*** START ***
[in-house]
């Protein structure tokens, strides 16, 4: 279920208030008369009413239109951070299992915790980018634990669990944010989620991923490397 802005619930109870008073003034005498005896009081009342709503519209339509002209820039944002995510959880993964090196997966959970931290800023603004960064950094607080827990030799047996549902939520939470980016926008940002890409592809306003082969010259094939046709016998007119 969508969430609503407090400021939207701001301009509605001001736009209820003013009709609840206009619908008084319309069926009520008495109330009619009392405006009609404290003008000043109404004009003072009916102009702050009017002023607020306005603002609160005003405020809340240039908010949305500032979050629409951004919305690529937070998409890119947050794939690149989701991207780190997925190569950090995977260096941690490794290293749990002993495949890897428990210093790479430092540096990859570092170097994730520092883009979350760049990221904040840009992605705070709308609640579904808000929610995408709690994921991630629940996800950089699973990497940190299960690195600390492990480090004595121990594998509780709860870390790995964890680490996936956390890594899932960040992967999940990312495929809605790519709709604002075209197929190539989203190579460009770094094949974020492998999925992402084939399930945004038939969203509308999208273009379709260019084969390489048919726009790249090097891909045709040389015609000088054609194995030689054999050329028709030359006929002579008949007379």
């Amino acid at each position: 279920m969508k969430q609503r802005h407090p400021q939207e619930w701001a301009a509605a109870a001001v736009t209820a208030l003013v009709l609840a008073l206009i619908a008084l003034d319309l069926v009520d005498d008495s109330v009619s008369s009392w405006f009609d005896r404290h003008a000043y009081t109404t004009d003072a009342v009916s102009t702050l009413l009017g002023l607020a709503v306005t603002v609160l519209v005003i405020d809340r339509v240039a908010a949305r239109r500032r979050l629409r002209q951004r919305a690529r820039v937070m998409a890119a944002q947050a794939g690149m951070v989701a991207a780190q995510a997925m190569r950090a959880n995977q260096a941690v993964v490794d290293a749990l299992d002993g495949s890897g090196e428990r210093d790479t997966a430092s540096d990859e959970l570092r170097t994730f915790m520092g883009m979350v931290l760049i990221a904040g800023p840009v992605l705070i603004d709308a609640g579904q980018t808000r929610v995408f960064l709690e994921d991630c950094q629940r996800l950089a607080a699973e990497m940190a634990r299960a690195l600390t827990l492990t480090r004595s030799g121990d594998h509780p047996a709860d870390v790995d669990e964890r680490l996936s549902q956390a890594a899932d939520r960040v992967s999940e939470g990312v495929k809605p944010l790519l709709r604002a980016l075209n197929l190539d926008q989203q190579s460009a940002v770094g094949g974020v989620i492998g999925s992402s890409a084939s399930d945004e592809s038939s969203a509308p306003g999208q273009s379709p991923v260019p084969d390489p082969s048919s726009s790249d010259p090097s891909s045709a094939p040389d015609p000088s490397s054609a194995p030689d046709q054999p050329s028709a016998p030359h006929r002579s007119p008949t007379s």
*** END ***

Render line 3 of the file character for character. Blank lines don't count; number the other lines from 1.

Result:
């Amino acid at each position: 279920m969508k969430q609503r802005h407090p400021q939207e619930w701001a301009a509605a109870a001001v736009t209820a208030l003013v009709l609840a008073l206009i619908a008084l003034d319309l069926v009520d005498d008495s109330v009619s008369s009392w405006f009609d005896r404290h003008a000043y009081t109404t004009d003072a009342v009916s102009t702050l009413l009017g002023l607020a709503v306005t603002v609160l519209v005003i405020d809340r339509v240039a908010a949305r239109r500032r979050l629409r002209q951004r919305a690529r820039v937070m998409a890119a944002q947050a794939g690149m951070v989701a991207a780190q995510a997925m190569r950090a959880n995977q260096a941690v993964v490794d290293a749990l299992d002993g495949s890897g090196e428990r210093d790479t997966a430092s540096d990859e959970l570092r170097t994730f915790m520092g883009m979350v931290l760049i990221a904040g800023p840009v992605l705070i603004d709308a609640g579904q980018t808000r929610v995408f960064l709690e994921d991630c950094q629940r996800l950089a607080a699973e990497m940190a634990r299960a690195l600390t827990l492990t480090r004595s030799g121990d594998h509780p047996a709860d870390v790995d669990e964890r680490l996936s549902q956390a890594a899932d939520r960040v992967s999940e939470g990312v495929k809605p944010l790519l709709r604002a980016l075209n197929l190539d926008q989203q190579s460009a940002v770094g094949g974020v989620i492998g999925s992402s890409a084939s399930d945004e592809s038939s969203a509308p306003g999208q273009s379709p991923v260019p084969d390489p082969s048919s726009s790249d010259p090097s891909s045709a094939p040389d015609p000088s490397s054609a194995p030689d046709q054999p050329s028709a016998p030359h006929r002579s007119p008949t007379s």